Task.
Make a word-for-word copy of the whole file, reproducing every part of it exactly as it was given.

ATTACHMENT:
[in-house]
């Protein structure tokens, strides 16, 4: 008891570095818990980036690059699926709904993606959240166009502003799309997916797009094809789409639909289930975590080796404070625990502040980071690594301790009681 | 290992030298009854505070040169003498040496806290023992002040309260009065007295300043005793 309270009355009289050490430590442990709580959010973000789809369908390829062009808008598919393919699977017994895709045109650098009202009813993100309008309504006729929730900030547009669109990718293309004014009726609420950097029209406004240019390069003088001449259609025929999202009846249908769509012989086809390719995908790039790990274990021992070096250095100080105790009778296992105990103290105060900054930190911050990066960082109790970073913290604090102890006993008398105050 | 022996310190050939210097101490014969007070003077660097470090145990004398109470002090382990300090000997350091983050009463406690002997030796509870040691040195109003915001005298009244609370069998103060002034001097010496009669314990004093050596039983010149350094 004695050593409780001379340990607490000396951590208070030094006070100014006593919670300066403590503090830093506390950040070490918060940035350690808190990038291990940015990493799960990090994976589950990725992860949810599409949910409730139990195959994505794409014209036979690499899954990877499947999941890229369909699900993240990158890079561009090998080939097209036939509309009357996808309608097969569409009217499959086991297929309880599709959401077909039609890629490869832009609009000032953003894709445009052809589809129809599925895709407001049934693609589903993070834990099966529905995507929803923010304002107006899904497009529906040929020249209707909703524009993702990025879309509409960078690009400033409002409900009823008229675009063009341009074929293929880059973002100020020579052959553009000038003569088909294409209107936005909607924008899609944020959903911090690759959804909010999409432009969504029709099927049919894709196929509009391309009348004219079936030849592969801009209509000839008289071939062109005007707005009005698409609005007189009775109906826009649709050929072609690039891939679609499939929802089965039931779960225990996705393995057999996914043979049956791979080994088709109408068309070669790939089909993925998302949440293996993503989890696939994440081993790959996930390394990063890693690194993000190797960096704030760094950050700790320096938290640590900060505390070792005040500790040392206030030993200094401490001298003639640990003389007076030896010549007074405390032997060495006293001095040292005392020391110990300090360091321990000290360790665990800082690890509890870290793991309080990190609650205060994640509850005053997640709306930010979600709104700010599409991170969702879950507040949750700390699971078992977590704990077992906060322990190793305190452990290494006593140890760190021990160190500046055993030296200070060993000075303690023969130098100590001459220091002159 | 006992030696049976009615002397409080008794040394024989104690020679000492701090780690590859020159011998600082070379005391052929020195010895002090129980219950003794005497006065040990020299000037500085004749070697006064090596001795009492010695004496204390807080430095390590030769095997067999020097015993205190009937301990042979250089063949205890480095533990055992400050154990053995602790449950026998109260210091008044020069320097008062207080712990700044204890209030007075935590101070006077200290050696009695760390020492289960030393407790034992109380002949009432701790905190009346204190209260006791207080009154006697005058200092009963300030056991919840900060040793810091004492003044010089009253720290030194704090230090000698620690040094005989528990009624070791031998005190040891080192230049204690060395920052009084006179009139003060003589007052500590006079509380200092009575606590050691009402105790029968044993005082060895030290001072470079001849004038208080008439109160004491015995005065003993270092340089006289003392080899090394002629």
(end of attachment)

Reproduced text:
[in-house]
């Protein structure tokens, strides 16, 4: 008891570095818990980036690059699926709904993606959240166009502003799309997916797009094809789409639909289930975590080796404070625990502040980071690594301790009681 | 290992030298009854505070040169003498040496806290023992002040309260009065007295300043005793 309270009355009289050490430590442990709580959010973000789809369908390829062009808008598919393919699977017994895709045109650098009202009813993100309008309504006729929730900030547009669109990718293309004014009726609420950097029209406004240019390069003088001449259609025929999202009846249908769509012989086809390719995908790039790990274990021992070096250095100080105790009778296992105990103290105060900054930190911050990066960082109790970073913290604090102890006993008398105050 | 022996310190050939210097101490014969007070003077660097470090145990004398109470002090382990300090000997350091983050009463406690002997030796509870040691040195109003915001005298009244609370069998103060002034001097010496009669314990004093050596039983010149350094 004695050593409780001379340990607490000396951590208070030094006070100014006593919670300066403590503090830093506390950040070490918060940035350690808190990038291990940015990493799960990090994976589950990725992860949810599409949910409730139990195959994505794409014209036979690499899954990877499947999941890229369909699900993240990158890079561009090998080939097209036939509309009357996808309608097969569409009217499959086991297929309880599709959401077909039609890629490869832009609009000032953003894709445009052809589809129809599925895709407001049934693609589903993070834990099966529905995507929803923010304002107006899904497009529906040929020249209707909703524009993702990025879309509409960078690009400033409002409900009823008229675009063009341009074929293929880059973002100020020579052959553009000038003569088909294409209107936005909607924008899609944020959903911090690759959804909010999409432009969504029709099927049919894709196929509009391309009348004219079936030849592969801009209509000839008289071939062109005007707005009005698409609005007189009775109906826009649709050929072609690039891939679609499939929802089965039931779960225990996705393995057999996914043979049956791979080994088709109408068309070669790939089909993925998302949440293996993503989890696939994440081993790959996930390394990063890693690194993000190797960096704030760094950050700790320096938290640590900060505390070792005040500790040392206030030993200094401490001298003639640990003389007076030896010549007074405390032997060495006293001095040292005392020391110990300090360091321990000290360790665990800082690890509890870290793991309080990190609650205060994640509850005053997640709306930010979600709104700010599409991170969702879950507040949750700390699971078992977590704990077992906060322990190793305190452990290494006593140890760190021990160190500046055993030296200070060993000075303690023969130098100590001459220091002159 | 006992030696049976009615002397409080008794040394024989104690020679000492701090780690590859020159011998600082070379005391052929020195010895002090129980219950003794005497006065040990020299000037500085004749070697006064090596001795009492010695004496204390807080430095390590030769095997067999020097015993205190009937301990042979250089063949205890480095533990055992400050154990053995602790449950026998109260210091008044020069320097008062207080712990700044204890209030007075935590101070006077200290050696009695760390020492289960030393407790034992109380002949009432701790905190009346204190209260006791207080009154006697005058200092009963300030056991919840900060040793810091004492003044010089009253720290030194704090230090000698620690040094005989528990009624070791031998005190040891080192230049204690060395920052009084006179009139003060003589007052500590006079509380200092009575606590050691009402105790029968044993005082060895030290001072470079001849004038208080008439109160004491015995005065003993270092340089006289003392080899090394002629």